After the previous article with four things to do in Algarve in the Autumn, check out four further suggestions to enjoy the region in the mild season, after the torrid heat of Summer and before the chilly days of Winter.
The Portuguese Southwest is not only a sizeable natural reserve (stretching between Western Algarve and neighbouring Alentejo coast) but is also a new hotspot for surf lovers. There are no big cities around here, but in small towns like Aljezur, you can get accommodation and all the support you need. Arrifana and Amado are among the best surfing beaches in the region.
People use a lot the EN125 road to do short distances in Algarve and the A22 motorway for long miles or more comfort. But you should ditch the EN125 for your bike runs. Instead, you could try the Ecovia do Litoral, a 132-mile long bike path, from Vila Real de Santo António to Sagres. The name means “shoreline ecological way”, meaning the track strolls along the coast. Altimetry doesn’t go higher than 350-feet, making it a pleasant biking track for everyone.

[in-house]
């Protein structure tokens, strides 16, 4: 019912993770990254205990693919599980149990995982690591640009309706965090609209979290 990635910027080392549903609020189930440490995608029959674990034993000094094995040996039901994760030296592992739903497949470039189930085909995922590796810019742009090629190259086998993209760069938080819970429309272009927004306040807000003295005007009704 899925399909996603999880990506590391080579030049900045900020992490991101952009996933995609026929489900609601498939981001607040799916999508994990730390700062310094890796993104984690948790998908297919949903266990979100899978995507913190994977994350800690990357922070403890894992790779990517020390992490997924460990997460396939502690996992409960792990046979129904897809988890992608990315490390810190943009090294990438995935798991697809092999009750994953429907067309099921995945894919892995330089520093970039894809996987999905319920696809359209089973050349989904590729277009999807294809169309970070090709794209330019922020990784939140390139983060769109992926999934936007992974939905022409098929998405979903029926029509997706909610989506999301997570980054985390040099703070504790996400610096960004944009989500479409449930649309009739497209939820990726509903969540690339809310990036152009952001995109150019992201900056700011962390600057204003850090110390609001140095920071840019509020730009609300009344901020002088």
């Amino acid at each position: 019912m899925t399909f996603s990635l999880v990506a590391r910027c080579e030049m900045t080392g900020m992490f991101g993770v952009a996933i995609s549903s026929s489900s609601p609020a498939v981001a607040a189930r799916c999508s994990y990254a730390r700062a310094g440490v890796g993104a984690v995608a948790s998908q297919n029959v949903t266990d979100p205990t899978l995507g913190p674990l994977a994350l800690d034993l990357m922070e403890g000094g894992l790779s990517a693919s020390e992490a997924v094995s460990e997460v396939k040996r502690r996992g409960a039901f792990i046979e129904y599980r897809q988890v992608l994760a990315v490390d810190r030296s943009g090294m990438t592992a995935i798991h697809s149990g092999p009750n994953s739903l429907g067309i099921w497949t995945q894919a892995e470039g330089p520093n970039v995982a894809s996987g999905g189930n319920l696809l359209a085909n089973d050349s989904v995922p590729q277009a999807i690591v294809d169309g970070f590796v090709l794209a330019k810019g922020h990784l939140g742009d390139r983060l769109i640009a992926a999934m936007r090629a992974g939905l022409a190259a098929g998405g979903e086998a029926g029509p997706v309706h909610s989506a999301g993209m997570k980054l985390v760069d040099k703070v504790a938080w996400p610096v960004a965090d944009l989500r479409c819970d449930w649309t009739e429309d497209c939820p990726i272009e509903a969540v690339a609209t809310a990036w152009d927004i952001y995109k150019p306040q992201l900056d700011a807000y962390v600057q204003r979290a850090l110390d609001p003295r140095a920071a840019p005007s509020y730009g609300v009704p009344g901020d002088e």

Algarvian restaurants are open all year, especially those that do not work exclusively for the foreign visitor of the high seasons. Those are usually the restaurants that present the best of Portuguese and regional Algarvian gastronomy, like the well-known Cataplana de Marisco (seafood) or the intriguing “javali” (wild boar) dishes.
Algarve is a historical region with a slightly distinct culture from the rest of the country, especially Centre and Northern Portugal. The Moorish influence was longer in the South, and for centuries the Portuguese kings dubbed themselves as “king of Portugal and Algarve”. After so many centuries, signs of Algarve particularities can be found in the historical villages of the Algarvian countryside, like Alte or Querença. This last one, for example, is just 15 minutes away from Loulé by car, but as you get there, you would feel you’re in a different country, far away from the urban, cosmopolitan beaches for which Algarve is best known.